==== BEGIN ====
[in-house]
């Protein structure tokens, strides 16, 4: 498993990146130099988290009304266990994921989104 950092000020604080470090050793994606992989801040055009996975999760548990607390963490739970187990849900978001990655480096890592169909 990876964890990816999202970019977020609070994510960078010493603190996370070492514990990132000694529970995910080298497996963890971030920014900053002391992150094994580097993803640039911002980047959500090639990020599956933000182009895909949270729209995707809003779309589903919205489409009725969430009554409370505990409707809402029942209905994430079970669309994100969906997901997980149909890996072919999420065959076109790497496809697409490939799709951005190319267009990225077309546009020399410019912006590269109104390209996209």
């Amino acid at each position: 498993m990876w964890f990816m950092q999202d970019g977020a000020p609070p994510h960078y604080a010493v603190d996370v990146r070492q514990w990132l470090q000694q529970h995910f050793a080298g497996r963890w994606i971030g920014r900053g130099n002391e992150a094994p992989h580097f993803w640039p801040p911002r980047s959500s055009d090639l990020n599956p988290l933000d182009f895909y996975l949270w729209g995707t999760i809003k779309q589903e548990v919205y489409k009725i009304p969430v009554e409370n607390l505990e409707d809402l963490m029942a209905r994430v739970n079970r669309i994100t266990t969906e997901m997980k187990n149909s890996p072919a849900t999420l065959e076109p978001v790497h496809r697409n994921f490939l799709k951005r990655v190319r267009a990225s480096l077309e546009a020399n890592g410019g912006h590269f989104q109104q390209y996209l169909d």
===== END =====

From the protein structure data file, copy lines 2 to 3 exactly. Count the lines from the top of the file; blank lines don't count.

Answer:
């Protein structure tokens, strides 16, 4: 498993990146130099988290009304266990994921989104 950092000020604080470090050793994606992989801040055009996975999760548990607390963490739970187990849900978001990655480096890592169909 990876964890990816999202970019977020609070994510960078010493603190996370070492514990990132000694529970995910080298497996963890971030920014900053002391992150094994580097993803640039911002980047959500090639990020599956933000182009895909949270729209995707809003779309589903919205489409009725969430009554409370505990409707809402029942209905994430079970669309994100969906997901997980149909890996072919999420065959076109790497496809697409490939799709951005190319267009990225077309546009020399410019912006590269109104390209996209």
């Amino acid at each position: 498993m990876w964890f990816m950092q999202d970019g977020a000020p609070p994510h960078y604080a010493v603190d996370v990146r070492q514990w990132l470090q000694q529970h995910f050793a080298g497996r963890w994606i971030g920014r900053g130099n002391e992150a094994p992989h580097f993803w640039p801040p911002r980047s959500s055009d090639l990020n599956p988290l933000d182009f895909y996975l949270w729209g995707t999760i809003k779309q589903e548990v919205y489409k009725i009304p969430v009554e409370n607390l505990e409707d809402l963490m029942a209905r994430v739970n079970r669309i994100t266990t969906e997901m997980k187990n149909s890996p072919a849900t999420l065959e076109p978001v790497h496809r697409n994921f490939l799709k951005r990655v190319r267009a990225s480096l077309e546009a020399n890592g410019g912006h590269f989104q109104q390209y996209l169909d």